Ruined by Reading
Does the reading of many books impede the development of the mind? Novelist Lynne Sharon Schwartz meets this proposition in an interview of a Zen scholar in the NEW YORK TIMES. This notion sparks her unusual memoir, short on hard facts but long on ideas. Schwartz learned to read at three and a half, and words have retained a cabalistic power for her. She has always defined herself as a reader. Is this definition valid?
Schwartz embarks on a conversation about her childhood and family, significant books, and reading in the late twentieth century. She shares the first texts which were important for her, gives her youthful (mis)understandings of them, and reflects on their significance in adult life. Never strictly linear, Schwartz demands an interlocutor who reads for pleasure authors ranging from Hans Christian Andersen to the French philosopher, Jacques Derrida. Her quicksilver text is pungently personal, even when directed to abstract questions on the changing role of reading in the late twentieth century.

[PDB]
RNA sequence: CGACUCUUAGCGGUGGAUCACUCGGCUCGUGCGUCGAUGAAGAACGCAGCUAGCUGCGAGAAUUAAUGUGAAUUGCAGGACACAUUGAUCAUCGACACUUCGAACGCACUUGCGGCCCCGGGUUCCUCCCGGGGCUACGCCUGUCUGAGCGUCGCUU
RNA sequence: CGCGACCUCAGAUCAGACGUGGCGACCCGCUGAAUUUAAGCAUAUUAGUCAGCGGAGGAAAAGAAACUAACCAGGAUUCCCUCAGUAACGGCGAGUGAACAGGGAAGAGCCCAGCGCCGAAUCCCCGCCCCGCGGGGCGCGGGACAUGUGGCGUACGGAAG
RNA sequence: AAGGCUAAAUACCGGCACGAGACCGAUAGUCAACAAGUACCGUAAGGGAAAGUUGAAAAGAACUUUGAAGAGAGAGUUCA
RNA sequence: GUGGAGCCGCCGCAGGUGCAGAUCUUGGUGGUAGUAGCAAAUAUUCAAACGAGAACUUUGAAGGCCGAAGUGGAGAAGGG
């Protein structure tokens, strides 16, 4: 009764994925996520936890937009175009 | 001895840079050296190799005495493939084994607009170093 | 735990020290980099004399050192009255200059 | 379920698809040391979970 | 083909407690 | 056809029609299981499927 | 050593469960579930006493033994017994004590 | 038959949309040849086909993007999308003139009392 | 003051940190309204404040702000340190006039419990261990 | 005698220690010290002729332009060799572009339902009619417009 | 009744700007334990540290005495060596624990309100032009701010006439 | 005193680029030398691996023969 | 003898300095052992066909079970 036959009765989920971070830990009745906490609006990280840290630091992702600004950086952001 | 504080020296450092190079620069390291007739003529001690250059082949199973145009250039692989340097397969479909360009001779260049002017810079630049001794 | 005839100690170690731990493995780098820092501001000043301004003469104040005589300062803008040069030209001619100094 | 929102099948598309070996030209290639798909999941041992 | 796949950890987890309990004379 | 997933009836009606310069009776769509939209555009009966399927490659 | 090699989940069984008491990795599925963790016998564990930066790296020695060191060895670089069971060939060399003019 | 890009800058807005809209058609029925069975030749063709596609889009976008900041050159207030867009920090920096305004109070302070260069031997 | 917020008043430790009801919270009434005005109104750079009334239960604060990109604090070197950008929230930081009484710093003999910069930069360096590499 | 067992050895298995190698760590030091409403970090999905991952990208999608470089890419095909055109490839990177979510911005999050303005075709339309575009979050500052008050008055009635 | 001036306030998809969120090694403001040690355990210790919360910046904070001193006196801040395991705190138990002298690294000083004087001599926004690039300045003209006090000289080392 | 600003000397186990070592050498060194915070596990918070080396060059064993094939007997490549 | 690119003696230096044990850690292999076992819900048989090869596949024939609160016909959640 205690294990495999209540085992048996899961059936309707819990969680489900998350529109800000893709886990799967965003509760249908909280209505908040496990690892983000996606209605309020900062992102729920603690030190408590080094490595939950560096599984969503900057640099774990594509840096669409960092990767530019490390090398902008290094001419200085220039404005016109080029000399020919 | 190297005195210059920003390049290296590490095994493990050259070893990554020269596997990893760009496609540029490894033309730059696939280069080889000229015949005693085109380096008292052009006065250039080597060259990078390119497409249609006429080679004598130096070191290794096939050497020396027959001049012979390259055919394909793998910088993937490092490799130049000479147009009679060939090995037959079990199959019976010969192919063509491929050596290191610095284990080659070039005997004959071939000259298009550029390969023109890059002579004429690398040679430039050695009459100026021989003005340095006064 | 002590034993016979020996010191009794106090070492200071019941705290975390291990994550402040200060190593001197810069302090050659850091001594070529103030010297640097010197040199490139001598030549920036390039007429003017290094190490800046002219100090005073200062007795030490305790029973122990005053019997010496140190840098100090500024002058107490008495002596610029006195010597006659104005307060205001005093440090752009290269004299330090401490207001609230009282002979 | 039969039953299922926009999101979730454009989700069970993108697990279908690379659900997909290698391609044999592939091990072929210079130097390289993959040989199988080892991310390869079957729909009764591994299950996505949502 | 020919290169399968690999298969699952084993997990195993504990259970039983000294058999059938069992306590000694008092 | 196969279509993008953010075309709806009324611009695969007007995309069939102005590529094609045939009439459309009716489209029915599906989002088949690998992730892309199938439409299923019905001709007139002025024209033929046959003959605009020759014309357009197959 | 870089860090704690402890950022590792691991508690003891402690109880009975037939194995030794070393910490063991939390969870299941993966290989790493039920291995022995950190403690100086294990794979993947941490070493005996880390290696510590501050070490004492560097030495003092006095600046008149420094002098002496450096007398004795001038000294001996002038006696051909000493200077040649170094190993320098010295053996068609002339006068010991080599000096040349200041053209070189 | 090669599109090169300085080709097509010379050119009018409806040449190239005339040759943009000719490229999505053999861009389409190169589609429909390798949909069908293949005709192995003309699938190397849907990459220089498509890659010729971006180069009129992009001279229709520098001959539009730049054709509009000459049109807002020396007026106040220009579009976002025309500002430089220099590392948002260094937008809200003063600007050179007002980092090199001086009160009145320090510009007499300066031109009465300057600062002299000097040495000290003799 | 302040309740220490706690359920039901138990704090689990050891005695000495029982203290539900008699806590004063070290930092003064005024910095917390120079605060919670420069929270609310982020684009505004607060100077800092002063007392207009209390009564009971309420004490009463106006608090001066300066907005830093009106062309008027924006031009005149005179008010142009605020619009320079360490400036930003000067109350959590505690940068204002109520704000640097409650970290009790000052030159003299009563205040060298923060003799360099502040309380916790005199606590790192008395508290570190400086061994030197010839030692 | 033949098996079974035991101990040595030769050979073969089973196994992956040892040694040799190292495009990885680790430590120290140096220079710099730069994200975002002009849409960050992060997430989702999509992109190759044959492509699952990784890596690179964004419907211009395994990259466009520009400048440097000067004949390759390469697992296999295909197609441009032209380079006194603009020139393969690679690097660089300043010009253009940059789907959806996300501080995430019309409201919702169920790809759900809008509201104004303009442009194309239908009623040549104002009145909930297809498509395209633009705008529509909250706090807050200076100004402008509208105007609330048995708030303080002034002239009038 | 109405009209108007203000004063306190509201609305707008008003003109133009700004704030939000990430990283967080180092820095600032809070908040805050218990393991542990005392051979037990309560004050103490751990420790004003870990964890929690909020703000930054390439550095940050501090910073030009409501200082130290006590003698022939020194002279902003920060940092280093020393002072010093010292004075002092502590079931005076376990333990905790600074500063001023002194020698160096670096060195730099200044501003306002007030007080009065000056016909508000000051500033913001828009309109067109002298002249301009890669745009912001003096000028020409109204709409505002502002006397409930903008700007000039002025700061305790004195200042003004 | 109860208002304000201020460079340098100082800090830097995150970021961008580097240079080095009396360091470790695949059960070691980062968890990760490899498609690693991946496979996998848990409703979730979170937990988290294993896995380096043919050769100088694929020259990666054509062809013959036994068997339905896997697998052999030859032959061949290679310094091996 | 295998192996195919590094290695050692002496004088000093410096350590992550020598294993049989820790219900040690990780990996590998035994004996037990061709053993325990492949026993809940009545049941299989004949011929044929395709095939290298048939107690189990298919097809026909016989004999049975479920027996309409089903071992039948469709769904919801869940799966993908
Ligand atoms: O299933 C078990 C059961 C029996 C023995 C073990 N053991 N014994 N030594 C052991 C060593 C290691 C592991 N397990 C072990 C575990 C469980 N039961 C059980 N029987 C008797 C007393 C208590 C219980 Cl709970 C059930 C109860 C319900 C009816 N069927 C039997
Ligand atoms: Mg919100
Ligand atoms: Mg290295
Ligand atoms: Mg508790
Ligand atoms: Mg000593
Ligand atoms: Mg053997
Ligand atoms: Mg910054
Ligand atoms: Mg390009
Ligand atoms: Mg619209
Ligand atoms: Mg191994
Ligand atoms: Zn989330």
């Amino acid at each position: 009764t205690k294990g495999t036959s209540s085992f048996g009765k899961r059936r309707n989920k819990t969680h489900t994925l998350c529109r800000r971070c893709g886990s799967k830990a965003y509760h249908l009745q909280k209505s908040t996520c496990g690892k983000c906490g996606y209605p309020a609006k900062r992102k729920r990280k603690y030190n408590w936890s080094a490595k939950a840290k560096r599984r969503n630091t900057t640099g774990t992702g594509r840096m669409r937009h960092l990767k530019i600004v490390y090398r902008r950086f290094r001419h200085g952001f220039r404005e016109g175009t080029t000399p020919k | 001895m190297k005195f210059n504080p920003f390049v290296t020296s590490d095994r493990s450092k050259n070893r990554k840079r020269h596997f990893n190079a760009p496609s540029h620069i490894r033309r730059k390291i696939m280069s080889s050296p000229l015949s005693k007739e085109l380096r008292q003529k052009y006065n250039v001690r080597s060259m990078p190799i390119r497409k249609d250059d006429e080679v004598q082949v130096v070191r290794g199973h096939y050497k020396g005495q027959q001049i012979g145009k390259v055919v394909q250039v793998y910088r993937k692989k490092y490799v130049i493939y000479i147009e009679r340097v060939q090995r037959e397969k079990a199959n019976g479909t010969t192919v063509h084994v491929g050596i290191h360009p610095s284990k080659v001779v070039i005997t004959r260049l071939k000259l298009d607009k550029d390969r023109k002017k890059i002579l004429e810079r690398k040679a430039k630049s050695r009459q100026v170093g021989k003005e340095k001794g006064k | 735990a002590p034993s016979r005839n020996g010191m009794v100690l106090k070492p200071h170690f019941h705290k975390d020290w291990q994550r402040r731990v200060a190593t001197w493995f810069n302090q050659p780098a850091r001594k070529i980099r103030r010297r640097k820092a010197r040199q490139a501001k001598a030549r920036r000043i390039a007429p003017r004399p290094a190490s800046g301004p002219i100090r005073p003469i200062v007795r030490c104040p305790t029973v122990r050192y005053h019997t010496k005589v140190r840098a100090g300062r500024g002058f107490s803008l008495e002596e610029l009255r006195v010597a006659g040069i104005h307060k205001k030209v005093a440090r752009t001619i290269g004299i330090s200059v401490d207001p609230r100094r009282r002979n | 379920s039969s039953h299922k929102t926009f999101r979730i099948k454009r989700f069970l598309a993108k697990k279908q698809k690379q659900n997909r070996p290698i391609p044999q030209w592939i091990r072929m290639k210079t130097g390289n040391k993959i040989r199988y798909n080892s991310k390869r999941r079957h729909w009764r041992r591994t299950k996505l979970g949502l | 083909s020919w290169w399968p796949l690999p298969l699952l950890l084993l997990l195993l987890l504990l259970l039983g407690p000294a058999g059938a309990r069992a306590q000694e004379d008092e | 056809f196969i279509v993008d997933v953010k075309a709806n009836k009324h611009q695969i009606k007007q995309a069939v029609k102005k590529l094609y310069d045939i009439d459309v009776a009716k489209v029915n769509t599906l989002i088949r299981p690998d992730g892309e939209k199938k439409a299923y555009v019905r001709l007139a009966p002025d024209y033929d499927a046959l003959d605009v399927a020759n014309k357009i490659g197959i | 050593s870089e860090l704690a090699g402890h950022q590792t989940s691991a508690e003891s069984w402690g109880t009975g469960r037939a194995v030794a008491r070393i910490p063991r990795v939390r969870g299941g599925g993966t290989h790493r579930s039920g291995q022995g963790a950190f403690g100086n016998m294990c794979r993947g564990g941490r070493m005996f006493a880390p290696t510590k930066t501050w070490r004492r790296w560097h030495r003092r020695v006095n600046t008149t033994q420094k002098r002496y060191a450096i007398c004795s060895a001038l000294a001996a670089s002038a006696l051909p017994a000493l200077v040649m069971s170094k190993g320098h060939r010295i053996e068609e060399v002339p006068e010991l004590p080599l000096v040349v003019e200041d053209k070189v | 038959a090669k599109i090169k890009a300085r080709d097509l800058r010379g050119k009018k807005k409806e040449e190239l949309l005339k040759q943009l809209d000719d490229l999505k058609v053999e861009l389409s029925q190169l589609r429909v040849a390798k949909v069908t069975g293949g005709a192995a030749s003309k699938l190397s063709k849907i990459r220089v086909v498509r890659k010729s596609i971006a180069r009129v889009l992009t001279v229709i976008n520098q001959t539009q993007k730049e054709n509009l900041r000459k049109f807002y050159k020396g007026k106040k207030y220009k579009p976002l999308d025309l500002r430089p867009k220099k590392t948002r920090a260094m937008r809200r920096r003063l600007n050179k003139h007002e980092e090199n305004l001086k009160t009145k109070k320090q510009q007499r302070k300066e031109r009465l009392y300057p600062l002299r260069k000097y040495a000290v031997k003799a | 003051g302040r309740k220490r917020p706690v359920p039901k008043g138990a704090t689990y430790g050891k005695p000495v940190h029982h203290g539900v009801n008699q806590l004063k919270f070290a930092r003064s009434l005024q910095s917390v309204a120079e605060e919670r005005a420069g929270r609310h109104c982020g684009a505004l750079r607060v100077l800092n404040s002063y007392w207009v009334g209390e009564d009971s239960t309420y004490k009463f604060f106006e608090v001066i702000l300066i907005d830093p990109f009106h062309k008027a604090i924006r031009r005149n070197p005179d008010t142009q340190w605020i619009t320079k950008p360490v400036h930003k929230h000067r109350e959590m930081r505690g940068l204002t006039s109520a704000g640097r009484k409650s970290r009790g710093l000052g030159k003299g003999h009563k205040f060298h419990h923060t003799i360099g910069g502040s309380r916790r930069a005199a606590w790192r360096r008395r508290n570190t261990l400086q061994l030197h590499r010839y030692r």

The author loves the music of words for its own sake and writes with respect for the magical in language. Reading is tied to every facet of memory, even her mother’s kitchen tools. Schwartz’s readers share the feel of her childhood home. They taste Sunday afternoons with her grandmother. The atmosphere of Schwartz’s places and people lingers in memory. For readers who are addicted to books, this slim volume is a sensual delight. Schwartz preaches to the converted. She has been fulfilled, not “ruined,” through reading.
Sources for Further Study
Booklist. XCII, April 15, 1996, p. 1409.
Boston Globe. May 26, 1996, p. B27.
Chicago Tribune. June 16, 1996, XIV, p. 5.
Kirkus Reviews. LXIV, March 15, 1996, p. 434.
Library Journal. CXXI, April 15, 1996, p. 89.
Los Angeles Times Book Review. May 26, 1996, p. 1.
Publishers Weekly. CCXLIII, March 11, 1996, p. 47.
Smithsonian. XXVII, December , 1996, p. 137.
The Washington Post. May 29, 1996, p. F2.
The Women’s Review of Books. XIII, July, 1996, p. 36.